I’m not a runner, but I agreed to do a 5K, only because I thought it’d be an easy one. It’s at night, with kids in tow, and Halloween-themed, so you wear costumes. I figure it’s not so much a race as it is a parade.
In fact, during the eight-week training program, I quit at week six. I’m running 20 minutes without needing an ambulance, I’m good with that.
Because just like I figured, my oldest kid, dressed as Willie from “Duck Dynasty,” is tired from his football game, his fake facial hair itches, and he drops out before we even register.
He came to run
At the starting line, we push past two jellyfish and a giant chicken. And I’m thinking how are these people gonna run this thing with webbed feet and tentacles? My 7-year-old and I take a place behind a group costume, which is five characters from the Wii game “Mario Kart” – all standing in cardboard karts, and I’m suddenly annoyed I even bothered training those six weeks.
But what I haven’t considered is how seriously my son is taking this. He’s in a tie-dye body suit, Nike running shoes, taking a runner’s start. Suddenly it hits me, but before I can get out the words “stick with me” he’s off like a rocket.
And so am I! I try to stay with him, but lose him in a pack of zombies. Oh no, oh no, oh no where is he? He doesn’t know where he’s going, he doesn’t know where he is. He’s going to get lost, he’s going to get hurt, he’s going to get eaten by this giant Pac-Man that won’t get out of my way, please, please, where is he?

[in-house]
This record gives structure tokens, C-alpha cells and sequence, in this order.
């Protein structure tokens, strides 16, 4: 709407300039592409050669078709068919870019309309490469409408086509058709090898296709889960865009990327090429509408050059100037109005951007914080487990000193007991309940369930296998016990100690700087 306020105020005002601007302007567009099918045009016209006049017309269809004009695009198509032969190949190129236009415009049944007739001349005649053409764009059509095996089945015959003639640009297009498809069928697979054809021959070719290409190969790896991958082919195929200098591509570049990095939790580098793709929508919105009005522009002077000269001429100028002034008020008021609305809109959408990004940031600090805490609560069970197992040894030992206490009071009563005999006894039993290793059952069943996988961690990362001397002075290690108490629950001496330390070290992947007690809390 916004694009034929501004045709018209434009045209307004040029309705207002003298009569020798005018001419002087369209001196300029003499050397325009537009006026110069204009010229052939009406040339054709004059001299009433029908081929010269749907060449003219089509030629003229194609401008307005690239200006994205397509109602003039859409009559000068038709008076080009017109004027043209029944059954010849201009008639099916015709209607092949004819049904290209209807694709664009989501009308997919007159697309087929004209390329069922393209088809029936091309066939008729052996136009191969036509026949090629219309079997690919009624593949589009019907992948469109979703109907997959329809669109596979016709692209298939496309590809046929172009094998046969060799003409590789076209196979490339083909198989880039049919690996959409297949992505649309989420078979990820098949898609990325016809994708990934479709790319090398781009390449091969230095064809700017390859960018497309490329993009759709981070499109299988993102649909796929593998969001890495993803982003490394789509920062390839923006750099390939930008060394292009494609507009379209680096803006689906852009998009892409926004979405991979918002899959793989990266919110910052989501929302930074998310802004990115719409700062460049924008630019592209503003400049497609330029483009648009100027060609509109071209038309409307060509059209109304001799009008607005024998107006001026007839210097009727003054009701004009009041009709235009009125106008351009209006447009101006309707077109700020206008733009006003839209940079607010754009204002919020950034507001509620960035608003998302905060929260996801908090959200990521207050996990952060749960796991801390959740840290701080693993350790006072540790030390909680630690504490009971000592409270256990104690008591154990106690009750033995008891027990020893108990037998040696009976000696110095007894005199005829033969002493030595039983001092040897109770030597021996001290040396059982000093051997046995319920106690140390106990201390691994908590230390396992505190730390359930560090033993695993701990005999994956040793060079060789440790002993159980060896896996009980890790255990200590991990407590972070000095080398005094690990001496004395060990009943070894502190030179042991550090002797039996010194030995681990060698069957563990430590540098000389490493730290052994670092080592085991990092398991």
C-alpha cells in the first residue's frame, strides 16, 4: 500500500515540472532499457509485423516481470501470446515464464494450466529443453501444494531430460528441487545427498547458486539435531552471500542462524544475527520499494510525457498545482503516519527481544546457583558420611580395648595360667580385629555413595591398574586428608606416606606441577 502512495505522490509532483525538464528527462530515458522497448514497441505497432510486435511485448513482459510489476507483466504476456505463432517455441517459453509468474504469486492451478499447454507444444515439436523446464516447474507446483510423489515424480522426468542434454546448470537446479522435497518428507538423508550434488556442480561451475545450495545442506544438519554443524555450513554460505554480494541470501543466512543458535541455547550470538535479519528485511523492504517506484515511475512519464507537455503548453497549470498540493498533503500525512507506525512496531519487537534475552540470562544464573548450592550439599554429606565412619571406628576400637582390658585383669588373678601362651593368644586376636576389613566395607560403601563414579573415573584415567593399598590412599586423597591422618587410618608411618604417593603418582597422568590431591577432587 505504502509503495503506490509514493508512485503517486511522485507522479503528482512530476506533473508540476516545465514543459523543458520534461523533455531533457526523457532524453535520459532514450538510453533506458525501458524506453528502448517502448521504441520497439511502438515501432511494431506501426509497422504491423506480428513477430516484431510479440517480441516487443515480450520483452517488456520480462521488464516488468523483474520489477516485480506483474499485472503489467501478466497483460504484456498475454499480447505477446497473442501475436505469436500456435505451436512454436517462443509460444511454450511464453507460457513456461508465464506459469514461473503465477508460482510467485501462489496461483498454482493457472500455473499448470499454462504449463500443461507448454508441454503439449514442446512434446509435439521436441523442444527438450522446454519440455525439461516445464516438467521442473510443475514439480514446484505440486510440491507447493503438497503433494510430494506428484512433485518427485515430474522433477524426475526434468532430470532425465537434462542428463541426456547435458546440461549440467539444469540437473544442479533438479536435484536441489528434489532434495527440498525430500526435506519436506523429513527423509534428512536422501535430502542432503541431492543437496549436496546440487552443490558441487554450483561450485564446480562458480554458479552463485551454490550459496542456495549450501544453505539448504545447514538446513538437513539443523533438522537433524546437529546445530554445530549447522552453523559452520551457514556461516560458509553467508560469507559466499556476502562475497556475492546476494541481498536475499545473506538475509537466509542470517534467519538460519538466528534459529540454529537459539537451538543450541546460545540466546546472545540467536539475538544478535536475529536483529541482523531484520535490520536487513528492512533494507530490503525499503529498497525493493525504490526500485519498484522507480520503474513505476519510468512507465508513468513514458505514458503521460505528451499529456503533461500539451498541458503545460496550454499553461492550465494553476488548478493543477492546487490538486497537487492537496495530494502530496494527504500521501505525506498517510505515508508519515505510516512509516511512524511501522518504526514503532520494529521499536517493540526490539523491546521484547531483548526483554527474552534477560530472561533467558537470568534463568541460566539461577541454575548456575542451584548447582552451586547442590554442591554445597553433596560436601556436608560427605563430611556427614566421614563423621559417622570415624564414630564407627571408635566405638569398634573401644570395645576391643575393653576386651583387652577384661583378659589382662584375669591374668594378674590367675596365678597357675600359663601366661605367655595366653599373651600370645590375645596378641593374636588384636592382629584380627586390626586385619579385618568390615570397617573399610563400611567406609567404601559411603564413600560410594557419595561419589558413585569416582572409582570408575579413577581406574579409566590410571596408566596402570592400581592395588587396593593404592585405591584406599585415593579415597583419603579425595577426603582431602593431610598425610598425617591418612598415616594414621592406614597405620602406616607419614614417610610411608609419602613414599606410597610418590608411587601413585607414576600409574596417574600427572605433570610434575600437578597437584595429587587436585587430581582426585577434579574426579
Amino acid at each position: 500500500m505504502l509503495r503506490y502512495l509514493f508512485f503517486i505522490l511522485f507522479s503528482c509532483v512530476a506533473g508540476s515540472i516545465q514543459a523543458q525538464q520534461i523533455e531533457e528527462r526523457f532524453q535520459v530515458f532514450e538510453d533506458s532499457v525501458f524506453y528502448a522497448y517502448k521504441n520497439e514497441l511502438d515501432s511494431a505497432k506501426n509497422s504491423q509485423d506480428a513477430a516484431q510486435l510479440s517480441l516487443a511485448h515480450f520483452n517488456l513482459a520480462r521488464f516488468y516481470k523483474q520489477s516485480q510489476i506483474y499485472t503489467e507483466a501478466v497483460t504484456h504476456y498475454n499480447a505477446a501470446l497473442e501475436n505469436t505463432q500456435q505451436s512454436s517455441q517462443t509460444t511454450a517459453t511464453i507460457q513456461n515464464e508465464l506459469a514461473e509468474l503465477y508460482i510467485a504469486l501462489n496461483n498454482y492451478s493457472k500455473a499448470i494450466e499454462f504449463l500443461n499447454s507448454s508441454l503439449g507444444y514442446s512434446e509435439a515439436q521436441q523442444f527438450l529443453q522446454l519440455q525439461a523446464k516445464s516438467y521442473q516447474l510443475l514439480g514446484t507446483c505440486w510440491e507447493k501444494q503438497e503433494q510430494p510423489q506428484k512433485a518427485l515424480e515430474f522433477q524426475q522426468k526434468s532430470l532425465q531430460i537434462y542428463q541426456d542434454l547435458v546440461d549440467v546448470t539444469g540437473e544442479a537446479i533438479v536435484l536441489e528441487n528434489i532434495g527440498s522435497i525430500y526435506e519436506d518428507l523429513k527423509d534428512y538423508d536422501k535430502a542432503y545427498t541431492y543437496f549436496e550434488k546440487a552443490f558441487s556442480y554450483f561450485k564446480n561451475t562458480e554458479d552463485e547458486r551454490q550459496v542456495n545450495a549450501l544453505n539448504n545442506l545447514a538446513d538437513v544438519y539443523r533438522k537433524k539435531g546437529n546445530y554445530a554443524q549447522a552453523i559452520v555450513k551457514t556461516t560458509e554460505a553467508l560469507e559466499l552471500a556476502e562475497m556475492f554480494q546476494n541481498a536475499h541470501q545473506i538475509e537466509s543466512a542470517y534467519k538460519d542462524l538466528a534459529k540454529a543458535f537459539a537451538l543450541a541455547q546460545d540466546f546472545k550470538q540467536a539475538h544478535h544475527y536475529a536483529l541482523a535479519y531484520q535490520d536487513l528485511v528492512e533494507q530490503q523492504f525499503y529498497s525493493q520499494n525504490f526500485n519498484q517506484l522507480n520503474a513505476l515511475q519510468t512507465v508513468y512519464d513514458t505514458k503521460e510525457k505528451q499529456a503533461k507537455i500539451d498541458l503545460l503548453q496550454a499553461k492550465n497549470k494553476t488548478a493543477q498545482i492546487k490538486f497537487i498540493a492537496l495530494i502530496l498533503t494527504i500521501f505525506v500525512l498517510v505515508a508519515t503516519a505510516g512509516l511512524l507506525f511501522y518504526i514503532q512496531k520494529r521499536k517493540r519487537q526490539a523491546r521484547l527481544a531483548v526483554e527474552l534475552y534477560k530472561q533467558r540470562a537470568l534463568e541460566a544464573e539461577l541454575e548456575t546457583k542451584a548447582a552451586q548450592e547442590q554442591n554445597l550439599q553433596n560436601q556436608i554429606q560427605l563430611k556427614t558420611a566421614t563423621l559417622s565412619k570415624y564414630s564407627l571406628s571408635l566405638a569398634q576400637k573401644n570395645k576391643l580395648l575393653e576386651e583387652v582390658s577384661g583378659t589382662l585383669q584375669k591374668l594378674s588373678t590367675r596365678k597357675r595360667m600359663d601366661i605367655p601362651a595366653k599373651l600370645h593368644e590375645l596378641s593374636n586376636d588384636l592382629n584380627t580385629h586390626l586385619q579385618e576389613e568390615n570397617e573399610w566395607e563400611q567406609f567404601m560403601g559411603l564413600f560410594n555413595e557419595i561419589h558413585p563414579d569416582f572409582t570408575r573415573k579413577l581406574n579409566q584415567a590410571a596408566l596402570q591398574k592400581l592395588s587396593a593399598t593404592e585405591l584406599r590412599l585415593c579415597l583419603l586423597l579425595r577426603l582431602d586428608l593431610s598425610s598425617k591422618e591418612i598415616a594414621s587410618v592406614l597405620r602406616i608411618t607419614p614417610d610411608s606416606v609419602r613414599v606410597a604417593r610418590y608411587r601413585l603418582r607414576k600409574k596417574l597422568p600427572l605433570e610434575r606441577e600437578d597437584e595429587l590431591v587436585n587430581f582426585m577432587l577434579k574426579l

I literally sprint the first mile and see a blur of tie-dye way ahead making the turn. How could I have not thought of this? How could I not be ready for this? Every mom on the planet should be able to run after and catch her child, and never, not ever, find herself weaving between Dracula, Richard Simmons and a guy wrapped in a giant “Sharknado” funnel trying to catch her second-grader.
Back to training
Mile two and I’m in cardiac arrest. I don’t dare stop running, but I do start texting. I could drop dead out here and my son would leave with Mario thinking he’s going to go live inside a video game. I text Willie to catch his brother at the finish line.
Tie-dye guy ran a 27 minute 5K that day. And I learned to text during a blackout. I didn’t see what my time was, but I promise you it was a quarter of what I was shooting for. Lesson learned. They say you’re only as happy as your saddest child. Well, you better be as fast as your fastest child.
I’m picking back up at week six.
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